In compliance with the requirement of section 3506(c)(2)(A) of the Paperwork Reduction Act of 1995 for opportunity for public comment on proposed data collection projects, the Centers for Disease Control and Prevention (CDC) will publish periodic summaries of proposed projects. To request more information on the proposed projects or to obtain a copy of the data collection plans and instruments, call the CDC Reports Clearance Officer on (404)498-1210.
Comments are invited on: (a) Whether the proposed collection of information is necessary for the proper performance of the functions of the agency, including whether the information shall have practical utility; (b) the accuracy of the agency's estimate of the burden of the proposed collection of information; (c) ways to enhance the quality, utility, and clarity of the information to be collected; and (d) ways to minimize the burden of the collection of information on respondents, including through the use of automated collection techniques or other forms of information technology. Send comments to Anne O'Connor, CDC Assistant Reports Clearance Officer, 1600 Clifton Road, MS-D24, Atlanta, GA 30333. Written comments should be received within 60 days of this notice.
Proposed Project: National Health Care Provider Survey on Genital Human Papillomavirus Infection—NEW—National Center for HIV, STD, and TB Prevention (NCHSTP), Centers for Disease Control and Prevention (CDC). CDC is proposing to conduct a national survey of health care providers' knowledge, attitudes, and practices in caring for patients at risk for or infected with genital human papillomavirus (HPV).
Genital HPV infection is common among sexually active populations. An estimated 50 percent of sexually active adults have been infected with one or more genital HPV types, making this the most common sexually transmitted infection in the United States (Cates, 1999). Many health care providers may not be aware of data demonstrating the high prevalence of this sexually transmitted virus, the association of certain HPV types with various clinical manifestations including cervical and other anogenital cancers, or the type-specific natural history of HPV infection. To date, however, no nationally representative qualitative or quantitative surveys have measured health care providers' knowledge, attitudes, and practices about genital HPV infection.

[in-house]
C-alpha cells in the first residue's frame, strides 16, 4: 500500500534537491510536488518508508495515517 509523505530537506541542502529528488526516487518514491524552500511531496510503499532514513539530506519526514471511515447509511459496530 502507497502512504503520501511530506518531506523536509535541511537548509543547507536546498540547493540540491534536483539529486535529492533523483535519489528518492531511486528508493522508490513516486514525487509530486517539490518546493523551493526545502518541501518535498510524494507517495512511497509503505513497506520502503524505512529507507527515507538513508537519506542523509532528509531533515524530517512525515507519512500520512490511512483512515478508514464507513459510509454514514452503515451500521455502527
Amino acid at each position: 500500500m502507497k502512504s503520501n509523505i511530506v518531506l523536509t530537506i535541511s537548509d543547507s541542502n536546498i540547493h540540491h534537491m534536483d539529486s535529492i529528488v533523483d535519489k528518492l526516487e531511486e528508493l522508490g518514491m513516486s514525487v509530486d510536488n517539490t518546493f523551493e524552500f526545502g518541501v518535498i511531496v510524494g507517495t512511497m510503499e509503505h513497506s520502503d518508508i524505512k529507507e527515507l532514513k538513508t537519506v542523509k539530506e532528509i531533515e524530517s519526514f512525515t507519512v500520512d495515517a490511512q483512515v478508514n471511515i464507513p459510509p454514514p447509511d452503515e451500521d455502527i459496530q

The CDC proposes to fill that gap through a national sample survey of clinicians in 13 specialties who care for substantial numbers of sexually active patients at risk for acquiring HPV, infected with genital HPV, or that have at least one of two clinical manifestations of HPV infection, cervical neoplasia or anogenital warts. The group of clinicians includes primary care clinicians, as well as selected specialists to whom patients with genital HPV infection, cervical neoplasia, or anogenital warts may be referred for HPV diagnosis, treatment, or management. These will include 11 physician specialties, pediatrics, obstetrics/gynecology, family and general practice, internal medicine, infectious disease, oncology, gynecologic oncology, dermatology, urology, colorectal surgery; and three mid-level provider specialties, nurse practitioners, certified nurse midwives, and physician assistants.
The survey will be sent to 730 clinicians of each specialty, totaling 9,490 clinicians. An 80 percent response rate is anticipated, and 23 percent of these are expected to be ineligible for various reasons (e.g., retired, deceased, no patient care), resulting in a total of 5,850 completed surveys. The survey will provide baseline information on practicing clinicians' knowledge, attitudes and practices concerning patients at risk for or infected with HPV. The survey findings will be used to inform CDC initiatives and Start Printed Page 42004recommendations for HPV control including appropriate practices for HPV testing, referral and clinical management, counseling, patient education, sex partner services, and clinician training and education in these areas. The information gathered from the survey will also provide a valuable knowledge base to guide the development and implementation of interventions to improve the prevention, control, and management of genital HPV infection in the U.S.
Data collection will involve a mail survey of a stratified random sample of practicing clinicians in 13 specialties. A reminder postcard will follow the survey mailing after one week, a second mailing to non-respondents at four weeks, a third mailing to non-respondents at seven weeks, and a final mailing to non-respondents at ten weeks. A study specific computerized tracking and reporting system will monitor all phases of survey mailings. Receipt of the completed survey or a refusal will be logged into this computerized tracking system to ensure that respondents who return the survey or decline participation will not be contacted with reminders. There are no costs to respondents.
|Respondents||Number of respondents||Number of responses/respondent||Average burden/response (in hours)||Total burden (in hours)|
Dated: June 13, 2002.
Nancy E. Cheal,
Acting Associate Director for Policy, Planning and Evaluation, Centers for Disease Control and Prevention.
[FR Doc. 02-15496 Filed 6-19-02; 8:45 am]
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